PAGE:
Updated: Aug 26
Using tracks are incredibly beneficial for practice and rehearsal. It can be argued that using tracks for rehearsal will improve your team’s overall musicianship and help team members show up more prepared for rehearsal and service. You may think of many different things when it comes to the word “tracks,” so it’s important to clarify. In this case, when I use the word tracks, I’m referring to separate audio files for each instrument, commonly called “stems.” Artists sometimes use these files for live performances, but you can also use them for rehearsal to help your team (or just yourself) feel more confident and prepared.
Learn Your Part
Playing along with backing tracks make it much easier to learn your part. With each instrument separated out into “stems,” you can hear your part clearly. When using tracks, especially if you’re using tracks from the original recording, you can hear the original part from the player in isolation. It’s never been easier to learn your part. This is particularly useful when your team is trying to learn parts to a song that has multiple guitar or keyboard parts. Each guitar player can be assigned a specific part, and each can listen to that stem to learn it perfectly. No “stepping on each other’s toes” or everyone trying to learn the lead part. Using tracks for practice, especially when there are songs with lots of layers/parts, can help drive people toward clarity before rehearsal and help them come prepared.
Rehearse Before Your Studio Session
Rehearsing before entering into your studio session is key for many reasons. One obvious reason is money. The more time spent in the studio trying to get your part down properly, the more money you will be spending. For example, a fundamental part of being a bass player is learning to lock into a drummer. While you can learn the bass part before your session, it’s hard to get good at playing with a drummer unless you’re actually playing with a drummer. Using tracks for rehearsal can get you as close as possible to the real thing. As a bass player, guitar player, keyboardist or even singer or rapper you can solo the drums and other individual instruments and play, or sing, along with that stem and practice locking into the accompanying instrumentation. When you start with the essential instruments to practice your part you can then slowly bring the rest of the band back in, and you can “run through” the songs multiple times before you even get to the studio.
During Your Studio Session
So far, we’ve discussed the benefits of using tracks before the recording session, but using tracks during the studio session can be incredibly beneficial. Many times we have recorded a band and wanted to get the drums laid down first. But due to certain ,imitations, having the drummer follow the entire band wasn't as feasible as it would be at, say, Abbey Road Studios or Blackbird. So the best solution was to lock in a quantized (perfectly in tempo) drum groove and have the band members - minus the drummer - record their parts first. Then with a solid performance from the guitars, bass keyboards and sometimes even vocals, the drummer can now play along without the rest of the band actually performing. I always suggest people keep every music track in their DAW session and mute what they don’t use live. That way, when a drummer is struggling to get a part, or the guitar player can’t remember how to start the song, you can solo out the part from the original record, and they can quickly get up to speed. No more holding your iPhone up to the mic and hoping they hear their part!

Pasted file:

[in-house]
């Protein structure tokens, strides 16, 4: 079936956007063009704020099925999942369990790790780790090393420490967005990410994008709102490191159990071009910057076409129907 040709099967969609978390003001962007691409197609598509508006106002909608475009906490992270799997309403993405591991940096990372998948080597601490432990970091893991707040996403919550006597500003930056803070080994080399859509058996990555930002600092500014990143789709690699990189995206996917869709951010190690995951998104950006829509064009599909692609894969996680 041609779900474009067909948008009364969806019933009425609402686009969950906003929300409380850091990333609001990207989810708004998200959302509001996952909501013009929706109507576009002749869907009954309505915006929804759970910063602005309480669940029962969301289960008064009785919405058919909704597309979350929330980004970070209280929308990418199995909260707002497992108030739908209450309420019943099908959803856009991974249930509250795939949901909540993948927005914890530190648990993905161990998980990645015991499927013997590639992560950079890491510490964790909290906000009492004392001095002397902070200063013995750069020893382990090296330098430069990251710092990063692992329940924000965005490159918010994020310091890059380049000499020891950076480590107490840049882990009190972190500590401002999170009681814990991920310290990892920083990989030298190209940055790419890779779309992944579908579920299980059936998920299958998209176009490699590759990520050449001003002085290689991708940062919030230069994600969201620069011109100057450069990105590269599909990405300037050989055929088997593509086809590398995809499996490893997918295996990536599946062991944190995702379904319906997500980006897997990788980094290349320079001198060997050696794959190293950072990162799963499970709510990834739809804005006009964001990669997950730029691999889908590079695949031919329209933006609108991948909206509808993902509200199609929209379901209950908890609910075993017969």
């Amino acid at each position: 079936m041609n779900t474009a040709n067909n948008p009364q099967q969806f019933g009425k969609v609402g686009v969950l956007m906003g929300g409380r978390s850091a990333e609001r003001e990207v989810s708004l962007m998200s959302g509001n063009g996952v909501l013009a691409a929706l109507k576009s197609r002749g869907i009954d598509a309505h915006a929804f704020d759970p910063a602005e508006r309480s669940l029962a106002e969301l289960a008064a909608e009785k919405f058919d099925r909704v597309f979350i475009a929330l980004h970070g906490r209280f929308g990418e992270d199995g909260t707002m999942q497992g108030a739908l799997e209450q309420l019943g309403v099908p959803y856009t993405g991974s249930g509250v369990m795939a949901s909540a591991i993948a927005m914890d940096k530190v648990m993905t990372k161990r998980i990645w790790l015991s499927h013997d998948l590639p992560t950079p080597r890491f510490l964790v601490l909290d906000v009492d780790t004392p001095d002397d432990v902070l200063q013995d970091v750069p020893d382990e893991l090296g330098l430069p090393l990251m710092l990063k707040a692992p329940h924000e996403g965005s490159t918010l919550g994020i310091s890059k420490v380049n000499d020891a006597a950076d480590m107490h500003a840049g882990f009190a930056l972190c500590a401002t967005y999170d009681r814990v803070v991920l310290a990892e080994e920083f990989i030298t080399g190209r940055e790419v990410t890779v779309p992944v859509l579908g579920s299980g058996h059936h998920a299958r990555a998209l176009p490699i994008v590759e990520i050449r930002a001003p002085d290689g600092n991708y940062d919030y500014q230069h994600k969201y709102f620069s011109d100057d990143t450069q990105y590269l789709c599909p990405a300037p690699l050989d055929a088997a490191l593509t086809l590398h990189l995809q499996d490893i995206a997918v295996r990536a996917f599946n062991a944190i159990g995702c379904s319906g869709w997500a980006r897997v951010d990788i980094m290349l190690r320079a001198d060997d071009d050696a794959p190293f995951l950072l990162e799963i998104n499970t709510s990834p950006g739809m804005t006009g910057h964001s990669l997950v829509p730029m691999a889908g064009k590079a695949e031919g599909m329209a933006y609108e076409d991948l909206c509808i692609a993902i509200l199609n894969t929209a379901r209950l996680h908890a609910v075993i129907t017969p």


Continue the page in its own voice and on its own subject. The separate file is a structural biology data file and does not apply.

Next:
Once they’ve got the part, you can re-mute that track so they can play the part live.
Improve Your Tone
Tone is as important to being a musician as playing the correct part. A keyboardist has to be able to play the part well but also get it sounding great. A guitarist has to learn the right voicing but needs to be able to understand how to use effects to create the right tone as well.
Using tracks helps you not just learn the part but also identify and replicate the tone.
You can hear the parts in isolation and get a better idea of what effects are being used than if you listen to the entire mix. Once you put everything back together, you’ll get an idea of how your tone fits in the entire mix as well. Always keep in mind that the engineer is an expert when it comes to tone and will always be there to replicate what you're hearing in your head.
Where Do You Get Tracks?
Aside from creating tracks on your own, Multitracks.com is a very useful tool. This is an incredible benefit, to be able to learn the exact part from the original artist on the original recording. If you’re performing your own music, you’ll need to create your own stems. If you’re heading into the studio to record, ask the engineer to create “stems” of your content after it’s mixed and use those for rehearsal and live performance. You can even use that as an opportunity to add in “extra” sounds, like keys and synths, that you may not normally have.
But what if you can’t head into the studio and don’t have someone who can create tracks for you?
Bust out the phone! At your next rehearsal, place your phone or computer in a section of the room that can capture as much of the entire performance as possible. There are many different free apps that will afford you this possibility. Once you record rehearsal, you can create tracks to use as you practice. Your team will improve as they listen to themselves in the recording, and you’ll quickly build up quite a catalog of content. You can then use those tracks to rehearse and prepare and bring to the studio for reference. Again, while tracks are an incredibly useful tool for live performance, you’ll find that using them as a resource for practice and rehearsal will help your team arrive feeling more confident and prepared. Please feel free to contact us for any assistance in preparing for recording!